preparations // anticipations

I called my Grandma last week for advice about pie crust made from scratch for my pretend thanksgiving gathering. She’s my domestic expert – the neighbor lady who is always volunteering to drop off baked goods for baby showers and has a steady store of homemade cookies in the freezer. She’s that kind of grandma and I know she loves my phone calls for domestic advice.

“Oh, honey just buy one,” she said, which didn’t sound as fun (though I’m sure it was much more practical).

Instead, I Macgyvered a recipe involving a (knock-off) food processor and let my butter-chunked dough plates cool for 2 hours in the fridge when I ran in the park. While warming (but not boiling) apples on the stove and manhandling an unconventional pie recipe to fit my NYC kitchen, I cut up sweet potatoes for a maple mash situation. I was a little nervous I would end up combining both recipes in a typical disaster, but I managed to keep them separate.

Mid-bake I realized I was supposed to brush on egg whites to the crust… who has a pastry brush? Not this girl. I pulled the pie out and smothered some across the top, but I knew it was a mistake (that I ended up scraping off later).

My lumpy, delicious smelling creation came out about 15 minutes before we walked out the door. We maneuvered it into a paper bag and then inside a tote with the maple mashed sweet potatoes and a bottle of wine.

The kitchen is sometimes my favorite place because it is where magic is made – the magic of gatherings and spread tables and finger licking and… community. Community gets baked inside kitchens, even if they are skinny like closets and even when they don’t have pastry brushes.

And there is magic in the preparation.
Maybe that’s why people like to crowd in the kitchen space.

I don’t know if my mom would call her kitchen method “magic” – but I do know what it felt like to crowd in and taste the spaghetti sauce, to keep one eye on the broiling toast in the oven and the other eye on the fruit salad, to run out to the garden to cut a head of broccoli so it could be smothered in cheese. There was nothing gourmet or fancy about what she did in there, but we wanted to be close to the preparations because it was magic.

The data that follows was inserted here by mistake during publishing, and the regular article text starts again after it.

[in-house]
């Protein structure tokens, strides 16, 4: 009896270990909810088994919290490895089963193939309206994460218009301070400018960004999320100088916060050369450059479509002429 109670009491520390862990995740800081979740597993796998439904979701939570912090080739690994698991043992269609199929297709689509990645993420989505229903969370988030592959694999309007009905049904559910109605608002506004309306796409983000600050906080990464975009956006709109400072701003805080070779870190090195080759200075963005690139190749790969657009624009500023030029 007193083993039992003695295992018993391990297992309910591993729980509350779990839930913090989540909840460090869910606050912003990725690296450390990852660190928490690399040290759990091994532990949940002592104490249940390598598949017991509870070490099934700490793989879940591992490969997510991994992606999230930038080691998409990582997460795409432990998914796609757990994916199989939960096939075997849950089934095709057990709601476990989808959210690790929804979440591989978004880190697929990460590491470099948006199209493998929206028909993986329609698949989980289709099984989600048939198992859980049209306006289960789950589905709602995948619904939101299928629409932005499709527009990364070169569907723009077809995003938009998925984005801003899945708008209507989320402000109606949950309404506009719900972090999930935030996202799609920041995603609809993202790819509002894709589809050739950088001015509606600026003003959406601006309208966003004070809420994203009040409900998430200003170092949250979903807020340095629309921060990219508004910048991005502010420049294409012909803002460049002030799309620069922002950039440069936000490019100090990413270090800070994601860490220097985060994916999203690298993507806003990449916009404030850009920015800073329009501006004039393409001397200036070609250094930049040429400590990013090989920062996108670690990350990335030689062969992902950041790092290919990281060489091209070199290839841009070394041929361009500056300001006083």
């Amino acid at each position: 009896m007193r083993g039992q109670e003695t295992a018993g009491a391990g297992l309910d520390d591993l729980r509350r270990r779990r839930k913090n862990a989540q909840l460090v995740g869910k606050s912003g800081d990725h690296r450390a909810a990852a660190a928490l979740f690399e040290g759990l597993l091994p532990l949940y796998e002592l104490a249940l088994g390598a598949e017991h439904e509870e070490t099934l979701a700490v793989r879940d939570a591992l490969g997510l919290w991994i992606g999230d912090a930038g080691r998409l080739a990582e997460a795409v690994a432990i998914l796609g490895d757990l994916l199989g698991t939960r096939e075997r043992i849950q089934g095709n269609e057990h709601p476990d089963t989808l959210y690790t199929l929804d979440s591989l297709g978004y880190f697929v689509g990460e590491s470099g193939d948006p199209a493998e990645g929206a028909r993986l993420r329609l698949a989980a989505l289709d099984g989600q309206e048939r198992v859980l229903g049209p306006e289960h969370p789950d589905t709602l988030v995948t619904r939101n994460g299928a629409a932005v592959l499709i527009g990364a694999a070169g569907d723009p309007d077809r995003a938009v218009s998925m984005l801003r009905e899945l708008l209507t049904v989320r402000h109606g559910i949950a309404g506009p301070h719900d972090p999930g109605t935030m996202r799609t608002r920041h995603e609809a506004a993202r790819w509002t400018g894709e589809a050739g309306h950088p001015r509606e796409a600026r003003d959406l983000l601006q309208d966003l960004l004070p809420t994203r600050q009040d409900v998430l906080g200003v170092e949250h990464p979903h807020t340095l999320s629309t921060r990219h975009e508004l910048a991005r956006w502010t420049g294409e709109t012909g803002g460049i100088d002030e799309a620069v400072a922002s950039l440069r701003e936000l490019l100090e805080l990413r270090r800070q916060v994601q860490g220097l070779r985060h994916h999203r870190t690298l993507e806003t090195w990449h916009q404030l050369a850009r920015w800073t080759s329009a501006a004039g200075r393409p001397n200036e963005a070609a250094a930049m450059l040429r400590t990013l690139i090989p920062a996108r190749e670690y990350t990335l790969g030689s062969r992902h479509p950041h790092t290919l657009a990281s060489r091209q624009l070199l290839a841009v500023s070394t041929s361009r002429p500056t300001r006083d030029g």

Soon enough, all seven of us would sit down around the long wooden table in the dining room and my dad would end grace with the words, “…bless this food to our bodies and our bodies to your service.” I’m not sure where he picked that up, but I like it. And we all knew that it was code for, “dig in” so it was a pretty popular phrase amongst the siblings.

All that preparation in the kitchen happened so we could gather and “pass the food to the left, leaving our right hand free for self service.” All that sweat in the kitchen got us to sit around in a circle, scooping out large helpings and chatting about the day and the farm and the news in our little town and the news in the big world.

Preparations.

I’ve been thinking a lot about preparations, since I’m hosting real thanksgiving this Thursday but also because Advent is a season of preparation. Next Sunday is the first day of Advent and it seems fitting that it should follow a week of thanksgiving. I can’t imagine what these last few weeks must have been like for Mary as she made preparations to give birth to the Messiah – what her prayers must have sounded like and how her fears must have felt.

Preparations are magical because anticipation is hidden inside.

When my brother Samuel “sampled” the chili and when my sister Christina “tested” the stir-fry, a scolding would accompany my mom’s raised eyebrows, “It’s not dinner time yet.” Because preparations are about something that is going to happen. 

I don’t want to rush past what it feels like to anticipate.

I don’t want to lose the magic of the kitchen space, preparing for something wonderful. I especially don’t want to waste the magic of preparing to celebrate Christ’s birth. If you are looking for a way to celebrate the season of Advent with your family, this Advent guide from the Gospel Project is free right now. I’m hoping my roommates will agree to be a family for the next month, so we can anticipate our Savior together!